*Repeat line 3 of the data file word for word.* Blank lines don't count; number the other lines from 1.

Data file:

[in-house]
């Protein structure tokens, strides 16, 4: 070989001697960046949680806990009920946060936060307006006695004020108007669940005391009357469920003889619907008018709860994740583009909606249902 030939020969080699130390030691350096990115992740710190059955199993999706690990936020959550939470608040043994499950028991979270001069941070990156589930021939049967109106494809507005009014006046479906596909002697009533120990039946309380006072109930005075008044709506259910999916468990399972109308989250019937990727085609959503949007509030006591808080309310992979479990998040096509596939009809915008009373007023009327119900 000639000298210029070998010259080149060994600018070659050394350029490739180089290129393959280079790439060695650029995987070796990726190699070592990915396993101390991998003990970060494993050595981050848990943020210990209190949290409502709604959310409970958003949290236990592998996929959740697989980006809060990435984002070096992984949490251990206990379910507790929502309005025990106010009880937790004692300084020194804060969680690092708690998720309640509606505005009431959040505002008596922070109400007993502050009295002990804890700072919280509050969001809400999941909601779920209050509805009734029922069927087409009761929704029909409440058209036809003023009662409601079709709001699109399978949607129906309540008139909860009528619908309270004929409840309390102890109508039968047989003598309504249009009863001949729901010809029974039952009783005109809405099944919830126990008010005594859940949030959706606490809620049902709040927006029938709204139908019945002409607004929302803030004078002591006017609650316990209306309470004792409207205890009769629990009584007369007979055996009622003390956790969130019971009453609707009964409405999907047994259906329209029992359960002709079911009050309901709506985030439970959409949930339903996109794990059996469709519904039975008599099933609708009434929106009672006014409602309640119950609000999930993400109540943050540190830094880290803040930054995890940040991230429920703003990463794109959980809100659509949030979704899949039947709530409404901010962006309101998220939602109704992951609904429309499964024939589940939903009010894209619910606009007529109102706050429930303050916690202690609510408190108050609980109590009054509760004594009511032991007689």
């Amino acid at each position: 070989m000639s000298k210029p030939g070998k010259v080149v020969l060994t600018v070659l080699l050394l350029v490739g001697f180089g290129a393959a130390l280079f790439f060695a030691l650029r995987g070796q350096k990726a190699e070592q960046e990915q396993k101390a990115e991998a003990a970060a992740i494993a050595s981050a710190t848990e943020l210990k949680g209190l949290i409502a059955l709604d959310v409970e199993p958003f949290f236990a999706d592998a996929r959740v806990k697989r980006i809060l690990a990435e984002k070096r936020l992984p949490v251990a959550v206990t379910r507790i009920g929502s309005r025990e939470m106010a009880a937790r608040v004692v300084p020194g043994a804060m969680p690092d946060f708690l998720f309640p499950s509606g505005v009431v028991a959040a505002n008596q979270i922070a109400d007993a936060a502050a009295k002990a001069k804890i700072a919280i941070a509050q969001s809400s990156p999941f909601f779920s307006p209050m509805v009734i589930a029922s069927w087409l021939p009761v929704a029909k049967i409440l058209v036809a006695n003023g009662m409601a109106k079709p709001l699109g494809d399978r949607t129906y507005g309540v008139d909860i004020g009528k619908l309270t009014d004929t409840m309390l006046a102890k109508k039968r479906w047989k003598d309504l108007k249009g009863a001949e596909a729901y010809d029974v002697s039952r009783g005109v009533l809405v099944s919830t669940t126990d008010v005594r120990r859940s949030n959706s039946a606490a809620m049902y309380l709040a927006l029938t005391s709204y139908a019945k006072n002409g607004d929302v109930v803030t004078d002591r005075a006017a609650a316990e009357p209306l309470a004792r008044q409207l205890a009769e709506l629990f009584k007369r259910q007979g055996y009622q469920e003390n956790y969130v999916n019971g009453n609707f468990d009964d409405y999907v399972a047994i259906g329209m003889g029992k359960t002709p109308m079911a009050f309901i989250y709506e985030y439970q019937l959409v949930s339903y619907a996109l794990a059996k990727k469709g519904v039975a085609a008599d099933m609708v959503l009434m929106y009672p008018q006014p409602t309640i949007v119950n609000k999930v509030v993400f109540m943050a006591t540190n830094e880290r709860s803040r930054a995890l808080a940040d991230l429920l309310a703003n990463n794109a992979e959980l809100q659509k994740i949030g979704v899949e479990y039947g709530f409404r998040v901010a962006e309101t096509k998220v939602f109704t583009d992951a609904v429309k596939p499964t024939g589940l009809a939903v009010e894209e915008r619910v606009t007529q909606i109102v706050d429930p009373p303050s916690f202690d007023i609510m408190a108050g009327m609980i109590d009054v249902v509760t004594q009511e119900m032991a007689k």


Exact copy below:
């Amino acid at each position: 070989m000639s000298k210029p030939g070998k010259v080149v020969l060994t600018v070659l080699l050394l350029v490739g001697f180089g290129a393959a130390l280079f790439f060695a030691l650029r995987g070796q350096k990726a190699e070592q960046e990915q396993k101390a990115e991998a003990a970060a992740i494993a050595s981050a710190t848990e943020l210990k949680g209190l949290i409502a059955l709604d959310v409970e199993p958003f949290f236990a999706d592998a996929r959740v806990k697989r980006i809060l690990a990435e984002k070096r936020l992984p949490v251990a959550v206990t379910r507790i009920g929502s309005r025990e939470m106010a009880a937790r608040v004692v300084p020194g043994a804060m969680p690092d946060f708690l998720f309640p499950s509606g505005v009431v028991a959040a505002n008596q979270i922070a109400d007993a936060a502050a009295k002990a001069k804890i700072a919280i941070a509050q969001s809400s990156p999941f909601f779920s307006p209050m509805v009734i589930a029922s069927w087409l021939p009761v929704a029909k049967i409440l058209v036809a006695n003023g009662m409601a109106k079709p709001l699109g494809d399978r949607t129906y507005g309540v008139d909860i004020g009528k619908l309270t009014d004929t409840m309390l006046a102890k109508k039968r479906w047989k003598d309504l108007k249009g009863a001949e596909a729901y010809d029974v002697s039952r009783g005109v009533l809405v099944s919830t669940t126990d008010v005594r120990r859940s949030n959706s039946a606490a809620m049902y309380l709040a927006l029938t005391s709204y139908a019945k006072n002409g607004d929302v109930v803030t004078d002591r005075a006017a609650a316990e009357p209306l309470a004792r008044q409207l205890a009769e709506l629990f009584k007369r259910q007979g055996y009622q469920e003390n956790y969130v999916n019971g009453n609707f468990d009964d409405y999907v399972a047994i259906g329209m003889g029992k359960t002709p109308m079911a009050f309901i989250y709506e985030y439970q019937l959409v949930s339903y619907a996109l794990a059996k990727k469709g519904v039975a085609a008599d099933m609708v959503l009434m929106y009672p008018q006014p409602t309640i949007v119950n609000k999930v509030v993400f109540m943050a006591t540190n830094e880290r709860s803040r930054a995890l808080a940040d991230l429920l309310a703003n990463n794109a992979e959980l809100q659509k994740i949030g979704v899949e479990y039947g709530f409404r998040v901010a962006e309101t096509k998220v939602f109704t583009d992951a609904v429309k596939p499964t024939g589940l009809a939903v009010e894209e915008r619910v606009t007529q909606i109102v706050d429930p009373p303050s916690f202690d007023i609510m408190a108050g009327m609980i109590d009054v249902v509760t004594q009511e119900m032991a007689k």